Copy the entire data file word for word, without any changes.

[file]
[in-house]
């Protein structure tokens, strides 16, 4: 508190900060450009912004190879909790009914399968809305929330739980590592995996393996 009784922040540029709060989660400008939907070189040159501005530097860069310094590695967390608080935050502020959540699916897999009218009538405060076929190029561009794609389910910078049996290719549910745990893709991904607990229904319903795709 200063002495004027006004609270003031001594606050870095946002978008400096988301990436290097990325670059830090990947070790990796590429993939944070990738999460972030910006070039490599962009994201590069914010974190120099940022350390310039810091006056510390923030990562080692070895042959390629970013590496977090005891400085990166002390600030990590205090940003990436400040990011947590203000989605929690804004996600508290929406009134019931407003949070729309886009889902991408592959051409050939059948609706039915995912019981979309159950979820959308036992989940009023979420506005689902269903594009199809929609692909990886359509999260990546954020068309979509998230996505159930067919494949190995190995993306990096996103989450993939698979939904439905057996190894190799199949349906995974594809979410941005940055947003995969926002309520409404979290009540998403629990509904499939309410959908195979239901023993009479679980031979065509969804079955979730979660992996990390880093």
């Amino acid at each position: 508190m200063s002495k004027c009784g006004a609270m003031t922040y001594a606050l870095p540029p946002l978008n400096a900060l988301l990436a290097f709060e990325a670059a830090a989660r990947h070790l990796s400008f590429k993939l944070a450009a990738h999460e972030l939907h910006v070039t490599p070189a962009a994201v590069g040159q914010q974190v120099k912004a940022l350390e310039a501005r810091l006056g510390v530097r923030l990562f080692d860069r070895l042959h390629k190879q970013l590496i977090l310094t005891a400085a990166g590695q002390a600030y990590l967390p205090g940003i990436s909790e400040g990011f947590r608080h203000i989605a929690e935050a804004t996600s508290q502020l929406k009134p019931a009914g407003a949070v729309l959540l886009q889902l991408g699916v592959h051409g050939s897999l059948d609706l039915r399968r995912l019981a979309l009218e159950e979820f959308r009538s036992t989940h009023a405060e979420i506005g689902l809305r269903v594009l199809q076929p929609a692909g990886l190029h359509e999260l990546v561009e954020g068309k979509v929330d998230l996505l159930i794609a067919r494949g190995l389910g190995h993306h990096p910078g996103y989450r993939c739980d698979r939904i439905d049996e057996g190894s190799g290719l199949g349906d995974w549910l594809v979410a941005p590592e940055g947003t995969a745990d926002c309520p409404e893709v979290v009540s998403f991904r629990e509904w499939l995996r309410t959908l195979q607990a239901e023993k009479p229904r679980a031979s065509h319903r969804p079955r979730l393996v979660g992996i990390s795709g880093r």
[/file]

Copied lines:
[in-house]
């Protein structure tokens, strides 16, 4: 508190900060450009912004190879909790009914399968809305929330739980590592995996393996 009784922040540029709060989660400008939907070189040159501005530097860069310094590695967390608080935050502020959540699916897999009218009538405060076929190029561009794609389910910078049996290719549910745990893709991904607990229904319903795709 200063002495004027006004609270003031001594606050870095946002978008400096988301990436290097990325670059830090990947070790990796590429993939944070990738999460972030910006070039490599962009994201590069914010974190120099940022350390310039810091006056510390923030990562080692070895042959390629970013590496977090005891400085990166002390600030990590205090940003990436400040990011947590203000989605929690804004996600508290929406009134019931407003949070729309886009889902991408592959051409050939059948609706039915995912019981979309159950979820959308036992989940009023979420506005689902269903594009199809929609692909990886359509999260990546954020068309979509998230996505159930067919494949190995190995993306990096996103989450993939698979939904439905057996190894190799199949349906995974594809979410941005940055947003995969926002309520409404979290009540998403629990509904499939309410959908195979239901023993009479679980031979065509969804079955979730979660992996990390880093």
């Amino acid at each position: 508190m200063s002495k004027c009784g006004a609270m003031t922040y001594a606050l870095p540029p946002l978008n400096a900060l988301l990436a290097f709060e990325a670059a830090a989660r990947h070790l990796s400008f590429k993939l944070a450009a990738h999460e972030l939907h910006v070039t490599p070189a962009a994201v590069g040159q914010q974190v120099k912004a940022l350390e310039a501005r810091l006056g510390v530097r923030l990562f080692d860069r070895l042959h390629k190879q970013l590496i977090l310094t005891a400085a990166g590695q002390a600030y990590l967390p205090g940003i990436s909790e400040g990011f947590r608080h203000i989605a929690e935050a804004t996600s508290q502020l929406k009134p019931a009914g407003a949070v729309l959540l886009q889902l991408g699916v592959h051409g050939s897999l059948d609706l039915r399968r995912l019981a979309l009218e159950e979820f959308r009538s036992t989940h009023a405060e979420i506005g689902l809305r269903v594009l199809q076929p929609a692909g990886l190029h359509e999260l990546v561009e954020g068309k979509v929330d998230l996505l159930i794609a067919r494949g190995l389910g190995h993306h990096p910078g996103y989450r993939c739980d698979r939904i439905d049996e057996g190894s190799g290719l199949g349906d995974w549910l594809v979410a941005p590592e940055g947003t995969a745990d926002c309520p409404e893709v979290v009540s998403f991904r629990e509904w499939l995996r309410t959908l195979q607990a239901e023993k009479p229904r679980a031979s065509h319903r969804p079955r979730l393996v979660g992996i990390s795709g880093r």